Wonder Woman Becomes Honorary Ambassador, Sparks Controversy Among Critics

By Victor Ordonez 

Wonder Woman being named an Honorary Ambassador received backlash. (Courtesy of Wikimedia)

Wonder Woman being named an Honorary Ambassador received backlash. (Courtesy of Wikimedia)

Wonder Woman, a reasonably upstanding member of the superhero community, has been named an Honorary Ambassador for Empowerment of Women and Girls by the United Nations. Her goal: to achieve gender equality and empower all women and girls by 2030.

The announcement became official Oct. 21, at UN headquarters in New York. However, the announcement sparked controversy. Not everyone at the UN views Wonder Woman as an appropriate symbol for such a campaign. Although the character does have feminist roots, she is seen by some as being a symbol of objectification.

Over 600 United Nations staff members signed an online petition, created by “Concerned United Nations staff members,” asking Secretary General Ban Ki-moon to reconsider appointing Wonder Woman.

These concerned staff members regarded the character as “an overtly sexualized image” and continued to detail their growing trepidations within the petition’s description. Although the petition acknowledges that the creators may have meant to create a strong independent female persona, it explains how that idea has failed to be the case.

“The reality is that the character’s current iteration is that of a large-breasted, white woman of impossible proportions, scantily clad in a shimmery, thigh-baring body suit with an American flag motif and knee high boots — the epitome of a “pin-up” girl,” the petition stated.

Christina Gallach, a senior UN spokeswoman, addressed the opposition regarding Wonder Woman’s appearance during a press conference one day prior to the official announcement. “I would say what matters more are the values and substance that [Wonder Woman] will represent,” said Gallach.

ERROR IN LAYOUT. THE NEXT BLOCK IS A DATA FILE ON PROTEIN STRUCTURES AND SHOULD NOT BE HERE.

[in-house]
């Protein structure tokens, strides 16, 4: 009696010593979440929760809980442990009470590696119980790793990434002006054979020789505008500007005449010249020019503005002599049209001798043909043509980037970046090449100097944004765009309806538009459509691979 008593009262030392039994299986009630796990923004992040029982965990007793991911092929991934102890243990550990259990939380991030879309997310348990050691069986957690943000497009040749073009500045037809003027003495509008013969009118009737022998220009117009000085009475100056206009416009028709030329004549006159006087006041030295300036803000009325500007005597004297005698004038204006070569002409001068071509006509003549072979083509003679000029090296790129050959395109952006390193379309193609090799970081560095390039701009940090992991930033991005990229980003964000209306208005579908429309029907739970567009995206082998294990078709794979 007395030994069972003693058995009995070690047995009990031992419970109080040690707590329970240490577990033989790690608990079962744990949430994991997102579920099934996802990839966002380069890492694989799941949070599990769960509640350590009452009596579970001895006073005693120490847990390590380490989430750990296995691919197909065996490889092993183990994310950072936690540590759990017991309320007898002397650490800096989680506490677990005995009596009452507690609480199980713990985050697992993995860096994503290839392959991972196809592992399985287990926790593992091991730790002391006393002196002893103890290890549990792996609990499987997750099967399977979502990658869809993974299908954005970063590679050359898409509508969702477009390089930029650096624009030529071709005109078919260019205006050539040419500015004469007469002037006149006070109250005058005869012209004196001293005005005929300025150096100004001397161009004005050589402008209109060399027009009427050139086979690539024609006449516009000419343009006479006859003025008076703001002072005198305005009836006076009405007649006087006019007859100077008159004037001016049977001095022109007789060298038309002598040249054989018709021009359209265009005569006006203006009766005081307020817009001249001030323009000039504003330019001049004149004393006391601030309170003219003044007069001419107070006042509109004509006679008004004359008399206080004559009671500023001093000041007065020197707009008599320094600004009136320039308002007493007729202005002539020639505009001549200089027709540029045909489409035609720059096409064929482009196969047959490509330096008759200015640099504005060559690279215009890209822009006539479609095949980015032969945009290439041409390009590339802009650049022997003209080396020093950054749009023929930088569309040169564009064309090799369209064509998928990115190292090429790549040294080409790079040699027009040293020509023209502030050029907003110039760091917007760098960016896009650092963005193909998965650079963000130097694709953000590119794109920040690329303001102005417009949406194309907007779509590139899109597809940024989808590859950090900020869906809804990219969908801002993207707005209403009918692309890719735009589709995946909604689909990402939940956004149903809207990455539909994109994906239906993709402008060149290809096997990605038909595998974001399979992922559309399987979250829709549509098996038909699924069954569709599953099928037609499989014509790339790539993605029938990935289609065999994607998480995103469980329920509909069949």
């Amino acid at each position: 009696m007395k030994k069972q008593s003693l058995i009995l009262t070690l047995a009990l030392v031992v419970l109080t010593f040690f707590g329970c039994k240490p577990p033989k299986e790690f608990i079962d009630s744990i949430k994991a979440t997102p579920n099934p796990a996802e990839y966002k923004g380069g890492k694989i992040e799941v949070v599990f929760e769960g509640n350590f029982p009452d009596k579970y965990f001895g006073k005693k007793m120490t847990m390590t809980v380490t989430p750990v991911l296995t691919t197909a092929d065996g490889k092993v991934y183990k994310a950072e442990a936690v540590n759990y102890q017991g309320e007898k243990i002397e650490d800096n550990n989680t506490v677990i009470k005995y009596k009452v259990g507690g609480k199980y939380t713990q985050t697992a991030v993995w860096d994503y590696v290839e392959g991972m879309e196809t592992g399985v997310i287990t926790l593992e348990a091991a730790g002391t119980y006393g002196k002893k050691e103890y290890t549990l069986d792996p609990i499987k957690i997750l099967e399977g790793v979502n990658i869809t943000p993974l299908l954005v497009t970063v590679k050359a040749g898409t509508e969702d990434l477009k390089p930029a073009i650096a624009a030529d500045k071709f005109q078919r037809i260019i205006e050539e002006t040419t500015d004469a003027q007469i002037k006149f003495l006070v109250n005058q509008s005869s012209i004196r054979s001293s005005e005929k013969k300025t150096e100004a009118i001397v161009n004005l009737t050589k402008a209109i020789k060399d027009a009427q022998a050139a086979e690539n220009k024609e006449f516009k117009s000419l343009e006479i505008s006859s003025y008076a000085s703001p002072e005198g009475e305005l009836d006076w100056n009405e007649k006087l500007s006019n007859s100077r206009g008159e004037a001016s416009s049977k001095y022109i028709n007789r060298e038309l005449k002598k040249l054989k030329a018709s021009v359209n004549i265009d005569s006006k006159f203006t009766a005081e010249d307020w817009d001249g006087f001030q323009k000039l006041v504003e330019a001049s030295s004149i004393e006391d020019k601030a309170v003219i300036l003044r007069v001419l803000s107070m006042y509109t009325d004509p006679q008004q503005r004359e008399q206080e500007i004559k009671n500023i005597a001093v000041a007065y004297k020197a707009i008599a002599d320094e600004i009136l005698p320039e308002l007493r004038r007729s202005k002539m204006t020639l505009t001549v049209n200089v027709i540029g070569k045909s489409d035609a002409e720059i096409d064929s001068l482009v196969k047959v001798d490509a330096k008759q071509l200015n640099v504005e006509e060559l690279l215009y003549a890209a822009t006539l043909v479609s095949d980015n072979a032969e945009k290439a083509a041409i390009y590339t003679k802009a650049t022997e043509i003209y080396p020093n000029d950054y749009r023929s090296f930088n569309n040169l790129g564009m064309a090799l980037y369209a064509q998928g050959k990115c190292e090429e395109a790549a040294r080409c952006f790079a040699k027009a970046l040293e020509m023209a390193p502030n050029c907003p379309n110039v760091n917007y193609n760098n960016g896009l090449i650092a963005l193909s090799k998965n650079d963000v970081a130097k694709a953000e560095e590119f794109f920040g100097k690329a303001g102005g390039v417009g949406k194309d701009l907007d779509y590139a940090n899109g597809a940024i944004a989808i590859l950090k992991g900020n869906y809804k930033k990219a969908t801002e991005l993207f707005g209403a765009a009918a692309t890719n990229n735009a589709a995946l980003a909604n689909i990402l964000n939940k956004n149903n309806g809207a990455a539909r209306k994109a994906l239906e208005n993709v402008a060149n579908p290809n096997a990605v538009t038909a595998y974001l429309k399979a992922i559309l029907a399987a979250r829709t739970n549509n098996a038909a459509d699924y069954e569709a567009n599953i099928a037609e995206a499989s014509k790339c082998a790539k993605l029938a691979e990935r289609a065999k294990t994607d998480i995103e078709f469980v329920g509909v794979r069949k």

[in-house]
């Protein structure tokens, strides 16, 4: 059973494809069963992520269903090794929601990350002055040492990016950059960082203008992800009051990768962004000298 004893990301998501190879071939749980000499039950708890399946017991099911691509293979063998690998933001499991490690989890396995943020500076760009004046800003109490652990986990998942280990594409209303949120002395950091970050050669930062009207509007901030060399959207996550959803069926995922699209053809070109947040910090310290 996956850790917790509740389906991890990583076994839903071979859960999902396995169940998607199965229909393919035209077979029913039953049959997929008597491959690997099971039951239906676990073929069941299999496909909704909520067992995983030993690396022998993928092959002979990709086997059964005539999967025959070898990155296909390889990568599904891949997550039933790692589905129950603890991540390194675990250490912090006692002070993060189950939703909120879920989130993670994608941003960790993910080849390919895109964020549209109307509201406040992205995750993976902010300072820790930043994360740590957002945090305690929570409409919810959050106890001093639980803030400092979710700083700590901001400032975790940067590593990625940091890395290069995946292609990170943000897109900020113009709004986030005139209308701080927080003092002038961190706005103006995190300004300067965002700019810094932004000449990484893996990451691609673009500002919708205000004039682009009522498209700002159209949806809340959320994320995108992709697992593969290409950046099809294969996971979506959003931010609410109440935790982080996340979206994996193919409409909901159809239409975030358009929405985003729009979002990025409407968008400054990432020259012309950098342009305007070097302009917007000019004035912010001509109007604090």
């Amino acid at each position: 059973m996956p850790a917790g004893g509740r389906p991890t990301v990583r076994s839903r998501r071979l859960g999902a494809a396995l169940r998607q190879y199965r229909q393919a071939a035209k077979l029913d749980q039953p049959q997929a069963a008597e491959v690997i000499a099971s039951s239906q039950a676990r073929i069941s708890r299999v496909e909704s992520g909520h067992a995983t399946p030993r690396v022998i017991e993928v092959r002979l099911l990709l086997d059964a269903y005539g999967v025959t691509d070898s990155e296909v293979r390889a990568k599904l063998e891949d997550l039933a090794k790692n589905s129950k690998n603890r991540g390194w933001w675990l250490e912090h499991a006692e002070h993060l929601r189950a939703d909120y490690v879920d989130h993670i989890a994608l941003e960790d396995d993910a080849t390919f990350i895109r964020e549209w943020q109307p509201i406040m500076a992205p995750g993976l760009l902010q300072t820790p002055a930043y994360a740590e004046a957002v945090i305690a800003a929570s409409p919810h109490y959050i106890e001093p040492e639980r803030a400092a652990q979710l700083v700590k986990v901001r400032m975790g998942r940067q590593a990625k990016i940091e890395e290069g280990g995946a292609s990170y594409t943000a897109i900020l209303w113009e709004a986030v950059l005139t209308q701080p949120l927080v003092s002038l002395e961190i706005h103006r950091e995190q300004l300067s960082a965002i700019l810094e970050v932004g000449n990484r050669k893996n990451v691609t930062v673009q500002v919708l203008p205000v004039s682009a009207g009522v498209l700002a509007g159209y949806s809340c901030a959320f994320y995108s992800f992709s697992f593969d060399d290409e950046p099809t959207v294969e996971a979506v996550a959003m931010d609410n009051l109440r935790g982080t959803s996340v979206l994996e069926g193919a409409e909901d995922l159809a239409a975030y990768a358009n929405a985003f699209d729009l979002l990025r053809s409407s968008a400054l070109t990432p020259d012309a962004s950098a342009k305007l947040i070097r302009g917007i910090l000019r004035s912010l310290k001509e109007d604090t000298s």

Questions of qualification created additional controversy. Anonymous critics who signed the petition found it disappointing that the UN “was unable to find a real-life woman that would be able to champion the rights of ALL women on the issue of gender equality and the fight for their empowerment.”

UN official Maher Nasser reiterated the motive behind appointing the character: “the focus [of the UN] was on her feminist background, being the first female superhero in a world of male superheroes and that basically she always fought for fairness, justice and peace.”

The film Wonder Woman is set to premiere in the summer of 2017 right here in New York City, with Israeli actress Gal Gadot playing the eponymous superhero. Gal Gadot has not directly commented on the controversy but was present during designation ceremony.

Linda Carter, the actress who formerly portrayed Wonder Woman on television addressed the issue.

“It is a superhero,” Carter said. “Gender, it has nothing to do with anything. Wonder Woman is an idea. This is not the American flag, it is about fighting for freedom.”

Carter is opposed by what is currently 23,012 people who have signed the petition, including some Fordham students as well.

Christina D’Ambrosio, FCRH ’18 and Women’s Empowerment supporter, was outraged by the announcement.

“Selecting Wonder Woman as the UN’s Honorary Ambassador for the Empowerment of Women and Girls is completely unacceptable and beyond damaging to the real issues at hand,” said D’Ambrosio. She was upset that the UN could not choose a real woman who embodied the same characteristics which Gallach moves to focus on. “[Wonder Woman] is not a real woman who has worked tirelessly to demand equality,” she said.

Though some are strongly opposed of her appointment. others see the contentious issues as a part of Wonder Woman’s long standing history of controversy.

Jill Lepore, American History professor at Harvard University, and author of “The Secret History of Wonder Woman,” tolf NPR that wonder woman is a complex character. “Part of the richness of this character is that there are many layers to understanding her,” she said. “Wonder Woman is always going to have a mixed legacy.”

Beyond the controversy, the intended result of the announcement was to shine light on the UN’s Goal Five. As a part of the UN’s “Sustainable Development Goals: 17 Goals to Transform Our World,” Goal Five works to achieve gender equality and empower all women and girls.

In the coming weeks, Gal Gadot will begin releasing PSAs at UN headquarters in NYC. The controversy will likely reignite after the Wonder Woman film star is spotted speaking on behalf of the UN.


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